Olympians Gather at Georgetown University for Team USA Awards Show

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Katie Ledecky meets Georgetown University students outside McDonough Arena before Team USA Awards ceremony.
Katie Ledecky meets Georgetown University students outside McDonough Arena before Team USA Awards ceremony.

Georgetown University was the host of the 2016 Team USA Awards ceremony Sept. 28. The red carpet event kicked off late afternoon with both Paralympic and Olympic athletes arriving at McDonough Arena for the awards show to be televised next week.

Close to 600 Team USA athletes showed off their flashy suits or dresses — and, of course, their medals — as they paraded around taking selfies with fans and displaying the hardware they trained so hard to acquire.

With the Georgetown University band playing rally songs and students chanting “Hoya Saxa,” amid other songs with Olympians names thrown in, the atmosphere was celebratory and festive. There were a lot of athletes, students and media personnel dressed in red, white and blue.

While many shot into the spotlight during the Rio Games, the athletes were humble in remembering their process in getting there.

Katie Ledecky, Bethesda native, reflected on her journey to winning a gold medal. “It’s a life long process you know? It’s years and years of hard work every day,” she said as students cheered her name. “You can’t take a day off. You just have to keep forging ahead and working towards new goals and bigger goals.”

The gold medalist shattered both the 400-meter and 800-meter freestyle records, beating the competition in what seemed like a country mile. “I was really happy with how it all turned out in Rio, and now I am looking towards the next four years and to see how I can continue to work towards new goals.”

“Going into my first Olympics and walking away with a silver medal in diving is really tough to do,” said Steele Johnson, who medaled in synchronized diving. He credited his partner, David Boudia, on his success in Rio. “It has been a cool opportunity to dive along with an Olympic champion for the last few years, and he’s really taught me the ropes on how to prepare for my first Olympics.”

Veterans such as Paralympic Runner Lex Gillette reflected on the advice he gave to rookie athletes competing in their first games.

“Know that you have to continue to work at that and know that it’s a lot of dedication and a lot of determination,” the silver medalist said. Gillette placed silver in the Paralympics Long Jump in Athens, Beijing and London. This was his fourth Paralympic Games. “Never give up and know that you’re going to absolutely get to that point.”

Olympic legend Michael Phelps could not make it to the awards night, but athletes reflected on the advice they received from the decorated swimmer. “He gave some great advice to the whole team to just enjoy the Olympics experience and to just be a team,” said Ledecky. “We really came together as a team this year, and we come together as a team more than any other swim team in the world.”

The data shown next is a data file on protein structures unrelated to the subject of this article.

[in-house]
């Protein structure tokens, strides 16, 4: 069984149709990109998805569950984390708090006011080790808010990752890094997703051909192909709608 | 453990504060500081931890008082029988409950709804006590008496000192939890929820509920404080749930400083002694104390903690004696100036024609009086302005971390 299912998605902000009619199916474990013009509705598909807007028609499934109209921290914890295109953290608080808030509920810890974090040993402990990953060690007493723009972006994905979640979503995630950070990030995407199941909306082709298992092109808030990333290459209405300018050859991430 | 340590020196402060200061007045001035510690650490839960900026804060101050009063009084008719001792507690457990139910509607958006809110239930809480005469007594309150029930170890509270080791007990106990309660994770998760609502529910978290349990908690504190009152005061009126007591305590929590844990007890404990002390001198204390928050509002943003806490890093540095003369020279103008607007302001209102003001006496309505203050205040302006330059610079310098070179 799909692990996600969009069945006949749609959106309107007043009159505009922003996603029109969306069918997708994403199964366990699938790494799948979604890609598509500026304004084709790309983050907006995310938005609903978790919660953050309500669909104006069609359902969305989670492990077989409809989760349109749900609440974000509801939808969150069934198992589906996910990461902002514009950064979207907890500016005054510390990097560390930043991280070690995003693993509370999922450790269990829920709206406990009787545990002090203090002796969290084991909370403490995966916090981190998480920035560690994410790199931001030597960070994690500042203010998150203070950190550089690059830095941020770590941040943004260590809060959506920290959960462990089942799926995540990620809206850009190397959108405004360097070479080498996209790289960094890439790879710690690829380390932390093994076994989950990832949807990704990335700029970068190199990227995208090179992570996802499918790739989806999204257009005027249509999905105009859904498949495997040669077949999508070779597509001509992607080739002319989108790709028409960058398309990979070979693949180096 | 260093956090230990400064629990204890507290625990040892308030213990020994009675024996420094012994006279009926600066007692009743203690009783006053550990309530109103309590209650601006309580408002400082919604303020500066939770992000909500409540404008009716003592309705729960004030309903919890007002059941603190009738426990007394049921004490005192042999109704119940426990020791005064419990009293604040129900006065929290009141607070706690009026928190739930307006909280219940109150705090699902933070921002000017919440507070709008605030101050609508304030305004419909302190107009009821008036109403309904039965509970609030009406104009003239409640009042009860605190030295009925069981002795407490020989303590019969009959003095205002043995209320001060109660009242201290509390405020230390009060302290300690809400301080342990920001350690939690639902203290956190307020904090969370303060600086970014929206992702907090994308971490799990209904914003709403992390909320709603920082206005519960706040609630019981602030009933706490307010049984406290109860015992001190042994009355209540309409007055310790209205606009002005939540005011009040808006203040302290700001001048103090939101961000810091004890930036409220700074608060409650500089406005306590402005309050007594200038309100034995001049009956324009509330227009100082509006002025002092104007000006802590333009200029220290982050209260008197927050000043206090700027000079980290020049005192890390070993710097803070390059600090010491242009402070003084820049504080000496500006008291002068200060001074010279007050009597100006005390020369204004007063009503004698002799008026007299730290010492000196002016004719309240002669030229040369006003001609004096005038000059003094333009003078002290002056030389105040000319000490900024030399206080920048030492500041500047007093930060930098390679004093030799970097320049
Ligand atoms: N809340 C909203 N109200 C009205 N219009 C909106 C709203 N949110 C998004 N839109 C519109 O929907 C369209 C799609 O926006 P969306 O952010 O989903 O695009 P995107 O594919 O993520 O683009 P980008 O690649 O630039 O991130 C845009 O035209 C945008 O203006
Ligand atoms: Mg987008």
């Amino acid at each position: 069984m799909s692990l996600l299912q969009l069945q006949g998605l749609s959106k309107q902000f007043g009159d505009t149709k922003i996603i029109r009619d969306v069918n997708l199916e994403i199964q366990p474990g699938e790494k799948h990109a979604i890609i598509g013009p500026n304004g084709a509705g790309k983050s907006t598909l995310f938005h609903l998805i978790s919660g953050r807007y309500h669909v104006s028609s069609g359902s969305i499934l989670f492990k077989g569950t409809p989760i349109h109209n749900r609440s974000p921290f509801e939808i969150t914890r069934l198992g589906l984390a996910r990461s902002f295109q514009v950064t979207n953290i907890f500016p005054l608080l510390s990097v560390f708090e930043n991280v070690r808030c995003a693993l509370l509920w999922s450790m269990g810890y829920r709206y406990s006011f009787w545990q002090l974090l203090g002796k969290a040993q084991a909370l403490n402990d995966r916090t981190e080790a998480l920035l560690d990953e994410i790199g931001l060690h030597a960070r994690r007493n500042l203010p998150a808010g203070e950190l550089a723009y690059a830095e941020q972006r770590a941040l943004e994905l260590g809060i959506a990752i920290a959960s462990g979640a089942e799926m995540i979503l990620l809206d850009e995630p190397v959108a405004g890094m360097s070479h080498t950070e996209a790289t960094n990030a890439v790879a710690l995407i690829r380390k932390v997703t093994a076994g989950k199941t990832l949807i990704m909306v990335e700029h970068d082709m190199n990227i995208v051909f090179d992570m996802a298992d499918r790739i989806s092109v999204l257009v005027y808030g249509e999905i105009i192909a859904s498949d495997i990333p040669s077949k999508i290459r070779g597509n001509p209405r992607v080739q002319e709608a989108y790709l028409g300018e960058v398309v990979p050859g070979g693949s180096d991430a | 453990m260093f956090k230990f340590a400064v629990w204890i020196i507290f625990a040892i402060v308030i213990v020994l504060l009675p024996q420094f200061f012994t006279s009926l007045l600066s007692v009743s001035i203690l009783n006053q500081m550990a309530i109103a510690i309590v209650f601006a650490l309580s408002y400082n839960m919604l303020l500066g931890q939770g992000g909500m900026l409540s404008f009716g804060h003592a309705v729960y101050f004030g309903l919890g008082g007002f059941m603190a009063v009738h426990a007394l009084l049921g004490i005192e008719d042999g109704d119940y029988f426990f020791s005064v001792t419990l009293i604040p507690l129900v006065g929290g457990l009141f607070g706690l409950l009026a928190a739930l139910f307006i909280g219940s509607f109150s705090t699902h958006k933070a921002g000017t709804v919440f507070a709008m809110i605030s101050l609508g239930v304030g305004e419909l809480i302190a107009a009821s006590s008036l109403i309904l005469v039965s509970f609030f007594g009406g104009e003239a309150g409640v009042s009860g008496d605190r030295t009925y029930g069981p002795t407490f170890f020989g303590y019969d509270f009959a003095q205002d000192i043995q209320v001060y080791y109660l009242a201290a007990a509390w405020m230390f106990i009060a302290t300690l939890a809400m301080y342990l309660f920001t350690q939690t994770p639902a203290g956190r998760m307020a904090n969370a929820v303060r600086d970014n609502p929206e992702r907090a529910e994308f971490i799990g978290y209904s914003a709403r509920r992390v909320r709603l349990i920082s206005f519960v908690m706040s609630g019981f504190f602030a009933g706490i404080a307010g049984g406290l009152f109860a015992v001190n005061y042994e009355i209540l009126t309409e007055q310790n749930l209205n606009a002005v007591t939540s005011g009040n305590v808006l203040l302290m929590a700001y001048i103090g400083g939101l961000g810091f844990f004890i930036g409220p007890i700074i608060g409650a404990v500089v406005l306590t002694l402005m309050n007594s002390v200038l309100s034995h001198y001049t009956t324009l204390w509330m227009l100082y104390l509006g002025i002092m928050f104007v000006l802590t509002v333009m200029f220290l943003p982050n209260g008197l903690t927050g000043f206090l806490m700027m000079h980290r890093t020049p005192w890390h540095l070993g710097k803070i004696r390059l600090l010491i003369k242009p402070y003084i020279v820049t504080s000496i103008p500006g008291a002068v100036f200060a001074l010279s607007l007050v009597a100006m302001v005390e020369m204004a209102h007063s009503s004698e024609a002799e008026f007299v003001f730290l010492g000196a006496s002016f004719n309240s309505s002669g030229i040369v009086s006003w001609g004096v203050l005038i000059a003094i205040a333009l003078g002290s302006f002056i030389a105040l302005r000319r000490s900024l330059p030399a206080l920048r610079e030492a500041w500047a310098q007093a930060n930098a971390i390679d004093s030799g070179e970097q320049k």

Team chemistry was a huge factor in success in Rio — as in sports in general — and it was clear not only at the games but at the red carpet as well that unbreakable bonds had been created.

Olympic gymnasts Madison Kocian, Simone Biles, Aly Raisman and Laurie Hernandez were inseparable as fans screamed for their attention. The group dominated women’s gymnastics at the Olympics, but a huge key to success was their connection beyond the gym.

“The most fun during the Olympics was just being around my teammates,” said Madison Kocian, who won silver in the uneven bar event. “I think we just had so much fun together. We really bonded, and I think that’s what made our success so big over there in Rio,” she said as she, Biles and Hernandez laughed together. “We definitely had lots of laughs together. That was a really fun experience.”

Now that Rio is over, many are preparing themselves for the next Olympics in 2020.

“I have to continue to keep training,” sad wrestler Kyle Snyder. The Maryland native won gold in the 97kg weight class, becoming the youngest Olympic wrestler in U.S. history to win gold, at the age of 20. “I’m surrounded by great training partners and coaches. So, I feel like in four years, I’ll be better than I’ve ever been moving forward.”

Lashawn Merritt, a gold medalist in the 4×400 meter, explained his next step to 2020: “Just continue to train hard. Just continue to stay focused and train hard and stay dedicated.”

The next summer Olympics will be held in Tokyo.

Today, the Olympians are visiting the White House to meet with President Barack Obama.

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